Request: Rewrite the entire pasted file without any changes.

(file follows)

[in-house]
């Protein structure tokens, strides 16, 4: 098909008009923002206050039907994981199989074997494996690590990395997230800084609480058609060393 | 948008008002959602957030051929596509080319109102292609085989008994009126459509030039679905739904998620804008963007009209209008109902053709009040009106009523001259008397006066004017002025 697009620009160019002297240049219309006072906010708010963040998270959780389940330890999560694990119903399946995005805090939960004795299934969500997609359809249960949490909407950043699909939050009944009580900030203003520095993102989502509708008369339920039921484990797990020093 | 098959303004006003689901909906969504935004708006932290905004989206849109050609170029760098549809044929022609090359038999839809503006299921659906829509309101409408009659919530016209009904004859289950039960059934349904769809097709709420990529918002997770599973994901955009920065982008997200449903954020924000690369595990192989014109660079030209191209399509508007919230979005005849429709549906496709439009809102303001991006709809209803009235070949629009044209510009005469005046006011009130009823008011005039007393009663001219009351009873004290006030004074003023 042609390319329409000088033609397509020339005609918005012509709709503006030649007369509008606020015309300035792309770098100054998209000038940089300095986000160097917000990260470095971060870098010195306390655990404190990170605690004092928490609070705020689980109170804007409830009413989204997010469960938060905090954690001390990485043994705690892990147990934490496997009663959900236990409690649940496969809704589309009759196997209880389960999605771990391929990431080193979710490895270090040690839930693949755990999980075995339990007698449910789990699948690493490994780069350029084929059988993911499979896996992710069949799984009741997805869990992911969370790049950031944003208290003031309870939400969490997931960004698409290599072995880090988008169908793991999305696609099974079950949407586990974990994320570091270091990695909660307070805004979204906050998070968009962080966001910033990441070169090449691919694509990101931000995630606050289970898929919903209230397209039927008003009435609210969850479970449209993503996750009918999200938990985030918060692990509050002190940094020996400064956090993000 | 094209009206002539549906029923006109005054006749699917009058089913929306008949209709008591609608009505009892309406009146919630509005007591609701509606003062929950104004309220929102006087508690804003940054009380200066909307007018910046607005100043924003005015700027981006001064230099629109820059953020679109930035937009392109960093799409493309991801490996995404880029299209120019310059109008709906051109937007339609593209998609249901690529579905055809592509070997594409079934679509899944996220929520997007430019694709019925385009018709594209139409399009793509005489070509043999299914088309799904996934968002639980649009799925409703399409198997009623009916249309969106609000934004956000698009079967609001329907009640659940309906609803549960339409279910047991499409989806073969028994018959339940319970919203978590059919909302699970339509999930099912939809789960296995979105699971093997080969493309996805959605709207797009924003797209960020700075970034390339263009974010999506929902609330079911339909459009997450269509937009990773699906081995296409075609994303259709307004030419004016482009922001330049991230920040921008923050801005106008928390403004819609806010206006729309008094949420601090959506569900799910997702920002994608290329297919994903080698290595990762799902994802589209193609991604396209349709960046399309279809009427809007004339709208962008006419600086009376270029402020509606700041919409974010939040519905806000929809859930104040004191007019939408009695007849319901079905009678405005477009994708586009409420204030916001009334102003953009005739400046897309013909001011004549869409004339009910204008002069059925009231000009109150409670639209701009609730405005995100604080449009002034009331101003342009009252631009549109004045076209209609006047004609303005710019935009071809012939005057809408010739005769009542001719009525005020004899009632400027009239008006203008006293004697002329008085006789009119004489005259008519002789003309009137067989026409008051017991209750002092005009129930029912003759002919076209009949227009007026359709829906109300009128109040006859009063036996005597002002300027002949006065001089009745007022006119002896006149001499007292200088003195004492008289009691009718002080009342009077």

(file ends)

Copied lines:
[in-house]
């Protein structure tokens, strides 16, 4: 098909008009923002206050039907994981199989074997494996690590990395997230800084609480058609060393 | 948008008002959602957030051929596509080319109102292609085989008994009126459509030039679905739904998620804008963007009209209008109902053709009040009106009523001259008397006066004017002025 697009620009160019002297240049219309006072906010708010963040998270959780389940330890999560694990119903399946995005805090939960004795299934969500997609359809249960949490909407950043699909939050009944009580900030203003520095993102989502509708008369339920039921484990797990020093 | 098959303004006003689901909906969504935004708006932290905004989206849109050609170029760098549809044929022609090359038999839809503006299921659906829509309101409408009659919530016209009904004859289950039960059934349904769809097709709420990529918002997770599973994901955009920065982008997200449903954020924000690369595990192989014109660079030209191209399509508007919230979005005849429709549906496709439009809102303001991006709809209803009235070949629009044209510009005469005046006011009130009823008011005039007393009663001219009351009873004290006030004074003023 042609390319329409000088033609397509020339005609918005012509709709503006030649007369509008606020015309300035792309770098100054998209000038940089300095986000160097917000990260470095971060870098010195306390655990404190990170605690004092928490609070705020689980109170804007409830009413989204997010469960938060905090954690001390990485043994705690892990147990934490496997009663959900236990409690649940496969809704589309009759196997209880389960999605771990391929990431080193979710490895270090040690839930693949755990999980075995339990007698449910789990699948690493490994780069350029084929059988993911499979896996992710069949799984009741997805869990992911969370790049950031944003208290003031309870939400969490997931960004698409290599072995880090988008169908793991999305696609099974079950949407586990974990994320570091270091990695909660307070805004979204906050998070968009962080966001910033990441070169090449691919694509990101931000995630606050289970898929919903209230397209039927008003009435609210969850479970449209993503996750009918999200938990985030918060692990509050002190940094020996400064956090993000 | 094209009206002539549906029923006109005054006749699917009058089913929306008949209709008591609608009505009892309406009146919630509005007591609701509606003062929950104004309220929102006087508690804003940054009380200066909307007018910046607005100043924003005015700027981006001064230099629109820059953020679109930035937009392109960093799409493309991801490996995404880029299209120019310059109008709906051109937007339609593209998609249901690529579905055809592509070997594409079934679509899944996220929520997007430019694709019925385009018709594209139409399009793509005489070509043999299914088309799904996934968002639980649009799925409703399409198997009623009916249309969106609000934004956000698009079967609001329907009640659940309906609803549960339409279910047991499409989806073969028994018959339940319970919203978590059919909302699970339509999930099912939809789960296995979105699971093997080969493309996805959605709207797009924003797209960020700075970034390339263009974010999506929902609330079911339909459009997450269509937009990773699906081995296409075609994303259709307004030419004016482009922001330049991230920040921008923050801005106008928390403004819609806010206006729309008094949420601090959506569900799910997702920002994608290329297919994903080698290595990762799902994802589209193609991604396209349709960046399309279809009427809007004339709208962008006419600086009376270029402020509606700041919409974010939040519905806000929809859930104040004191007019939408009695007849319901079905009678405005477009994708586009409420204030916001009334102003953009005739400046897309013909001011004549869409004339009910204008002069059925009231000009109150409670639209701009609730405005995100604080449009002034009331101003342009009252631009549109004045076209209609006047004609303005710019935009071809012939005057809408010739005769009542001719009525005020004899009632400027009239008006203008006293004697002329008085006789009119004489005259008519002789003309009137067989026409008051017991209750002092005009129930029912003759002919076209009949227009007026359709829906109300009128109040006859009063036996005597002002300027002949006065001089009745007022006119002896006149001499007292200088003195004492008289009691009718002080009342009077």